Europeans Seeking Reinsurance Solvency again!

Solvency II is the updated set of regulatory requirements for insurance firms that operate in the European Union.

Based on this new European regime, Aon Benfield  reports in a press release [November 4, 2010]  that the formulas for calculating natural catastrophe capital requirements under the proposed Solvency II Standard Formula are outdated and ignore 15 years of evolution in the field of risk modeling. In response they are offering a suite of services to help re/insurers [game the system] make the most of the catastrophe requirements.

The basic calculation methodology being used under Solvency II overlooks these key aspects of risk and data modeling says Aon:

  • Location granularity (CRESTA zone data is insufficient)
  • No differentiation by occupancy (residential, commercial or industrial) or construction, age and height
  • Single damage function so no differentiation between buildings, contents and business interruption cover
  • No application of limits and deductibles

Unrelated to any of the above, it was released today [November 10. 2010] that:

Andrew Appel, chief operating officer of global broker Aon, will leave the company at year-end.

One should always endeavor to make the innocuous seem conspiratorial.  Of course one might argue that in the someone opaque world of global reinsurance the conspiratorial is at least mundane if not exactly innocuous.

4 thoughts on “Europeans Seeking Reinsurance Solvency again!”

  1. European accounting valuation models have always been very very loose.

    That is why the Bush administration wanted to go “International” with the accounting standards.

    It is really hard to know where the European regulators are going with this one, but it is entertaining to see such a public shot across the bow.

  2. International Accounting Standards is principle based while US GAAP is rules based. The accounting profession is currently busy consolidating the standards as the days that FASB sets standards in the US are numbered with the SEC allowing foreign issues to submit their SEC finanical reports using IFRS (International Standards).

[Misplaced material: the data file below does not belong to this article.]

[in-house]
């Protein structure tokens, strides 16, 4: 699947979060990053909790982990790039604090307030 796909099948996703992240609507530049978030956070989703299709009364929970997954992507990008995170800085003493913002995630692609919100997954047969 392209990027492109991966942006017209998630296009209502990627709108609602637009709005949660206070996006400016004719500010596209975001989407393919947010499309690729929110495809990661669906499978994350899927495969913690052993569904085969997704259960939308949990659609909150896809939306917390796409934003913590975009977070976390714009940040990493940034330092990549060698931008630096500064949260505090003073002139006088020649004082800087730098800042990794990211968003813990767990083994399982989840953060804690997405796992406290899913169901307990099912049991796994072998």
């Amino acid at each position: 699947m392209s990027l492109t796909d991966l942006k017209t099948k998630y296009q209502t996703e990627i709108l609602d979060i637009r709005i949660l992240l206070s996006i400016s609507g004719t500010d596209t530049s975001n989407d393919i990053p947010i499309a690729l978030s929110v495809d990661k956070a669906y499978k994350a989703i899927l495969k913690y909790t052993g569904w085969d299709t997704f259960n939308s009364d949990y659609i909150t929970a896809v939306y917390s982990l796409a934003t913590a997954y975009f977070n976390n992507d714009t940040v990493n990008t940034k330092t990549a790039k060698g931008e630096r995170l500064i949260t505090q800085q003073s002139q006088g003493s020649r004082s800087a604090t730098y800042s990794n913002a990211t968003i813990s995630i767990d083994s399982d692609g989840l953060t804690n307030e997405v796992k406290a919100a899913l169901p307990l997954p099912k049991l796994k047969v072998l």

The bright white lines of US rules based accounting are as easily abused as are the principles based IFRS. Under our lease accounting rules Boeing 767’s would disappear in transactions structured at places like AIG’s old aircraft leasing unit. Under our special purpose entity accounting Andrew Fastow and Jeff Skilling were able to shift liabilities off ENRON’s balance sheet.

    I think it should not be lost on anyone that the calc on how much capital to retain for right tail catastrophes impacts everyone insurance rates especially and including here on the gulf coast. The cost of that capital is very high according to the folks at Wharton which is why were are being price gouged. Simply put we’re buying insurance from the modern day equivalent of old fashioned loan sharks.

    Our long time readers no doubt recall Russell and the fact he is posting some with us. There are only a few Slabbed lifers though and Russell counts in that number. He and I go back to before the storm on Yahoo finance and frankly he is the smartest guy I know and financially savvy. He has agreed to help us with financial topics so I can devote time to covering matters in greater NOLA.


  3. Speaking of European Reinsurance:

    German insurer buys Brentwood’s Windsor Health

    A large German insurer agreed to buy managed-care
    company Windsor Health Group Inc. of Brentwood
    for $125 million in cash to expand its presence in
    the U.S. Medicare market.

    Munich Re, also the world’s biggest reinsurer, made
    its bid as size and efficiency become more important
    to Windsor and other providers of private Medicare
    plans amid cuts in government reimbursements.

    Last year, the two companies entered an agreement
    under which Munich Re provided backup capital to
    help Windsor meet regulatory requirements.

    “They’ve had a good working relationship, and
    Munich Re was able to get a good feel for the
    management team and the business plan,” said
    Michael Devlin, managing partner of Pharos Capital
    Group, Windsor’s largest outside shareholder.

    “It makes sense given Munich Re’s interest in the
    United States to bring this in their portfolio of U.S.

    The Windsor-Munich Re transaction is expected to
    close at the end of the year, pending regulatory
    approval. Afterward, Windsor will come under
    control of the German insurer’s Munich Health
    North America Inc. subsidiary.

    Windsor provides Medicare Advantage health,
    prescription drug plans and special needs plans to
    more than 75,000 members in Alabama, Arkansas,
    Mississippi, South Carolina and Tennessee. This
    year, the company expects earnings before interest,
    taxes, depreciation and amortization of $31 million
    and gross written premiums of about $420 million.

    Munich Re said it plans to finance the purchase
    price from its existing resources. U.S. investor
    Warren Buffett recently raised his stake in Munich Re
    to more than 10 percent, with plans to acquire

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